Public sector banks are not too keen to police microfinanciers, a task that the government wants them to do.
The finance ministry recently asked banks controlled by the government to ensure that microfinance institutions (MFIs) do not charge hefty interest rates to poor borrowers.
The bulk of the money that microfinanciers lend comes from banks, and the government insists that public sector lenders must force MFIs to cap their loan rates at around 22-24% as a precondition for access to bank finance.
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Banks charge 9-14% on loans given to MFIs, but some MFIs charge clients as much as 36%.
Several senior bankers said that the government request is impractical to implement.
“We need to see the operating cost of MFIs and whether it’s practical to cap the rates. If the government makes it mandatory, we may even have to stop lending to them,” Bank of Maharashtra’s chairman and managing director Allen C.A. Pereira said.
“It’s very difficult to implement (the ministry directive). If you cap it at 24%, they (MFIs) may charge other things to make up for that,” S.S. Ranjan, chief financial officer of State Bank of India, the nation’s largest lender, told Mint.
Union Bank of India’s general manager S. Govindan also said it won’t be possible for banks to dictate the lending rate to MFIs. “All that we can do is to ask them to bring down the rates, and if they do not comply, banks may not continue the support to such institutions,” he said.
S.A. Panse, executive director of Vijaya Bank, said, “The regulator through licensing authority of MFIs may be in a better position to regulate the maximum rate of interest levied by the MFIs to their beneficiaries.”
But the banking regulator has so far distanced itself from the issue. A senior Reserve Bank of India (RBI) official, who did not want to be named, said the central bank may not step into the picture when it comes to restriction of MFI loan rates.
“We are not going to price interest rates. It is up to the banks. More than interest rates, the timely availability of the credit to the poor is important,” the official said.
The finance ministry, in a letter last week, asked state-run banks to ensure that their MFIs do not charge unreasonably high rates to their clients and banks must fix a ceiling of 22-24 % for the MFI loans. The ministry, in its communication, also made it clear that MFIs should not indulge in “evergreening” of loans.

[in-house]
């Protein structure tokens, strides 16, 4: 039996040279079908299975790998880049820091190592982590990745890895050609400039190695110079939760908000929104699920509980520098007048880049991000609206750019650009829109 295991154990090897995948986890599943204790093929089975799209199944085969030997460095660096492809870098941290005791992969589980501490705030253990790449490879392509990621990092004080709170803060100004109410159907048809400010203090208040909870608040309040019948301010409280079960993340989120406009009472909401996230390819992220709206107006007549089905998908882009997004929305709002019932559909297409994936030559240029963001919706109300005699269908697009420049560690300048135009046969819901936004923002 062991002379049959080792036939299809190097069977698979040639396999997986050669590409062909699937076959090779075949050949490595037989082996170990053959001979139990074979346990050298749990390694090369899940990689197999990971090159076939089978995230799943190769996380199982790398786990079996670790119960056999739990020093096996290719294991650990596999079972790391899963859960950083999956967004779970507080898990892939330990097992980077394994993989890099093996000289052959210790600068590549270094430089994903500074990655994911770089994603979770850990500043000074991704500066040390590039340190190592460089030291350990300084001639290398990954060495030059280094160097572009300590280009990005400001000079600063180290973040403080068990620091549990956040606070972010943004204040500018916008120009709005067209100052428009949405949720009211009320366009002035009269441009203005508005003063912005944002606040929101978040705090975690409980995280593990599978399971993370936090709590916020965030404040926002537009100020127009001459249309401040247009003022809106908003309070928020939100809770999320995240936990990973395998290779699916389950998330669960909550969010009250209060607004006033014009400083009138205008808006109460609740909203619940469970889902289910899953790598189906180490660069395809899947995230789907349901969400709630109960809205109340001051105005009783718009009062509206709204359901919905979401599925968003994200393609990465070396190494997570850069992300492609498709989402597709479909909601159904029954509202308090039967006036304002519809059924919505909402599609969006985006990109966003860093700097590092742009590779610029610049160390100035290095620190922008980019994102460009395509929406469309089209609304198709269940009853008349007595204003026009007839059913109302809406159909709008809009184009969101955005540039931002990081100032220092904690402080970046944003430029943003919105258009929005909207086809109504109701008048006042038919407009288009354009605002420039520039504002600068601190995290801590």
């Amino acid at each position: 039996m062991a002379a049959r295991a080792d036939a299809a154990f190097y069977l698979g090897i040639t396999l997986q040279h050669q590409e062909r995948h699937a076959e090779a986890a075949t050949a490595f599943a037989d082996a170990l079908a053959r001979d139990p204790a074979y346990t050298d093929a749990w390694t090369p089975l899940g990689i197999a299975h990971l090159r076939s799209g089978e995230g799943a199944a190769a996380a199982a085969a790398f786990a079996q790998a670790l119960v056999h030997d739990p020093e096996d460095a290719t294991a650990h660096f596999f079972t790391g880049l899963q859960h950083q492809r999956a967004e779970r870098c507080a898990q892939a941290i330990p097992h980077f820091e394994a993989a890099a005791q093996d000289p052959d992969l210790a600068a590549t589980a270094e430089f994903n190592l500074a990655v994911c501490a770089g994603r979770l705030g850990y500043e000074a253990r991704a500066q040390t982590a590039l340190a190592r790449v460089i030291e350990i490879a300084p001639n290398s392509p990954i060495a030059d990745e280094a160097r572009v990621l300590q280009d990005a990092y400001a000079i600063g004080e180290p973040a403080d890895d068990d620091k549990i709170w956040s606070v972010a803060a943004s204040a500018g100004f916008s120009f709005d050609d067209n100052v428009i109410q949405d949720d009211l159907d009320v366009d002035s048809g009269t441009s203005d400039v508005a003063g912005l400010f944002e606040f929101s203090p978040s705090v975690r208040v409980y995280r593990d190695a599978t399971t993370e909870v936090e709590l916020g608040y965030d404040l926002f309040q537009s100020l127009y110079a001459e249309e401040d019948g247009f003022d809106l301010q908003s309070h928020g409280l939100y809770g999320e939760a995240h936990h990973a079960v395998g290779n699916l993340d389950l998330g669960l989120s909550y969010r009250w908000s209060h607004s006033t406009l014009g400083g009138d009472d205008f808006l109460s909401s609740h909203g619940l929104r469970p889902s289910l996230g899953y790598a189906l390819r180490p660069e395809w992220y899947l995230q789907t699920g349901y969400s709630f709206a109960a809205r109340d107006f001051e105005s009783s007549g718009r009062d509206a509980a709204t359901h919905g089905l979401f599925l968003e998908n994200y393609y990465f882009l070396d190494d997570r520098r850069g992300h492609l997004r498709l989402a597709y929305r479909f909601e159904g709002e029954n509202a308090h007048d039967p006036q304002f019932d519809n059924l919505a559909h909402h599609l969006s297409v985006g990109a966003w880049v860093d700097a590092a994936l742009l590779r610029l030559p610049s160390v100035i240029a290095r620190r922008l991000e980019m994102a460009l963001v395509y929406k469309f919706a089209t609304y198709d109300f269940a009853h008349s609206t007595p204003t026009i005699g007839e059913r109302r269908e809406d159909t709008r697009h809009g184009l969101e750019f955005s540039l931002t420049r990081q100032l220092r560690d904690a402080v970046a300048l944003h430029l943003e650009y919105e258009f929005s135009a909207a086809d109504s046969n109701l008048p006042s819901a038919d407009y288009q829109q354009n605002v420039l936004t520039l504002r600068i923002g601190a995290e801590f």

“Evergreening” is a practice of taking a fresh loan to pay up an old loan.
“When banks lend at reasonable rates to MFIs, why do they (MFIs) lend at much higher rates to poor people? We have asked banks to ensure that these rates are not very high,” a finance ministry official told Mint.
According to him, RBI should advise banks to put in a mechanism to ensure that MFIs do not charge abnormally high rates.
Under current norms, banks need to give loans to farmers and small-scale industries to the extent of 40% of their loan book, known as priority sector loans. When they fall short of the target, they can give loans to MFIs and such exposure is considered part of priority sector loans. The exact amount of bank credit to MFIs was not immediately available.
K. Ramakrishnan, chief executive of Indian Banks’ Association, the national bankers’ lobby, declined to comment.
Chandra Shekhar Ghosh, chief executive of India’s fourth largest MFI, Bandhan Financial Services Pvt. Ltd, said it is not possible to operate in a situation where the interest rates are capped. “If MFIs stop functioning, then the villagers will have to go back to the moneylenders,” Ghosh said.
Bandhan has recently reduced its interest rates by 5 percentage points to 19%. Ghosh said reducing rates may not be possible for all players.
“If there is a cap on interest rate, small MFIs will be out of business,” he said.
Gobinda Banerjee, a general manager with Punjab National Bank, said bigger MFIs are in a position to bring down interest rates, but for smaller MFIs it may not be possible immediately as their reach and scale is small, but operating cost is very high.
India has around 800 MFIs, according to the National Bank for Agriculture and Rural Development (Nabard). However, not more than 10 MFIs have an outreach of 100,000 microfinance clients, Nabard’s website said.
SKS Microfinance Ltd, the largest among them, disbursed loans of Rs 14,300 crore till March to 6.8 million borrowers.
A study by Access Development Services, a research and consultancy firm in the microfinance space, said MFIs added 8.5 million consumers in fiscal 2009, taking their consumer base to 22.6 million, a 60% increase.
The growth in their loan book was around 97%, from Rs 5,950 crore to Rs.11,734 crore.
In terms of consumer acquisition, Spandana Sphoorty Financial Ltd recorded the highest growth rate—104%. Bandhan and SKS expanded their consumer base by 91% and 87%, respectively. SKS and Spandana expanded their loan books by 214% each.
A 2008 study on MFIs by rating agency Crisil Ltd said MFIs are dependent on banks and financial institutions for their funding needs, and are not dependent on the capital markets. The study also said that private banks are aggressive in lending to MFIs than the public sector banks.
Kotak Mahindra Bank Ltd’s group head (retail banking) K.V.S. Manian said interest rates should be left to the market as every institution fixes rates based on their style of operations and cost-structure.
According to Citibank’s chief financial officer Abhijit Sen, it will be difficult for banks to cap the loan rates of such firms in the absence of an appropriate regulatory framework.